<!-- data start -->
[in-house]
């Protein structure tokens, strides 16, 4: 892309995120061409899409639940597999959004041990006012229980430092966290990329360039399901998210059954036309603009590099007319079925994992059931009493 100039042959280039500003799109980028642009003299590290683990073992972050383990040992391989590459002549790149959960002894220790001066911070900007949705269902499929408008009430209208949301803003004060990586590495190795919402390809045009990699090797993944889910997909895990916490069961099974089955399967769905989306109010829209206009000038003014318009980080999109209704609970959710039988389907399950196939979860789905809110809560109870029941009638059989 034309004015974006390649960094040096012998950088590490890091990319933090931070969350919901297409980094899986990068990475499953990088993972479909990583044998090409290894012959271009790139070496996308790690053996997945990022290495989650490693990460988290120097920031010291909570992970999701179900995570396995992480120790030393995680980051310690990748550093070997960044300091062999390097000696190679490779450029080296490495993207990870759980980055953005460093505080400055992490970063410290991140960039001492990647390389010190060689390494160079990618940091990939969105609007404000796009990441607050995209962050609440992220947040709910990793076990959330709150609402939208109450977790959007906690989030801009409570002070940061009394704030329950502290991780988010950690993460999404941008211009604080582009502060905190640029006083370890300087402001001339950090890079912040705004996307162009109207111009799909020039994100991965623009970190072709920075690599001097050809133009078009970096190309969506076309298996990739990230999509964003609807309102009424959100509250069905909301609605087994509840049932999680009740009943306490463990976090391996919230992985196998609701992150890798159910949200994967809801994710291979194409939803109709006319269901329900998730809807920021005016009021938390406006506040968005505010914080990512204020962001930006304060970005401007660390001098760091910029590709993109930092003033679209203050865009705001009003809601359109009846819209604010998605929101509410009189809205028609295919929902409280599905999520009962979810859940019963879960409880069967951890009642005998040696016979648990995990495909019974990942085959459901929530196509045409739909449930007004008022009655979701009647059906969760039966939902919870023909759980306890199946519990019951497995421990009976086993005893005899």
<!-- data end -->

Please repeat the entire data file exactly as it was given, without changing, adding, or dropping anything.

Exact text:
[in-house]
């Protein structure tokens, strides 16, 4: 892309995120061409899409639940597999959004041990006012229980430092966290990329360039399901998210059954036309603009590099007319079925994992059931009493 100039042959280039500003799109980028642009003299590290683990073992972050383990040992391989590459002549790149959960002894220790001066911070900007949705269902499929408008009430209208949301803003004060990586590495190795919402390809045009990699090797993944889910997909895990916490069961099974089955399967769905989306109010829209206009000038003014318009980080999109209704609970959710039988389907399950196939979860789905809110809560109870029941009638059989 034309004015974006390649960094040096012998950088590490890091990319933090931070969350919901297409980094899986990068990475499953990088993972479909990583044998090409290894012959271009790139070496996308790690053996997945990022290495989650490693990460988290120097920031010291909570992970999701179900995570396995992480120790030393995680980051310690990748550093070997960044300091062999390097000696190679490779450029080296490495993207990870759980980055953005460093505080400055992490970063410290991140960039001492990647390389010190060689390494160079990618940091990939969105609007404000796009990441607050995209962050609440992220947040709910990793076990959330709150609402939208109450977790959007906690989030801009409570002070940061009394704030329950502290991780988010950690993460999404941008211009604080582009502060905190640029006083370890300087402001001339950090890079912040705004996307162009109207111009799909020039994100991965623009970190072709920075690599001097050809133009078009970096190309969506076309298996990739990230999509964003609807309102009424959100509250069905909301609605087994509840049932999680009740009943306490463990976090391996919230992985196998609701992150890798159910949200994967809801994710291979194409939803109709006319269901329900998730809807920021005016009021938390406006506040968005505010914080990512204020962001930006304060970005401007660390001098760091910029590709993109930092003033679209203050865009705001009003809601359109009846819209604010998605929101509410009189809205028609295919929902409280599905999520009962979810859940019963879960409880069967951890009642005998040696016979648990995990495909019974990942085959459901929530196509045409739909449930007004008022009655979701009647059906969760039966939902919870023909759980306890199946519990019951497995421990009976086993005893005899």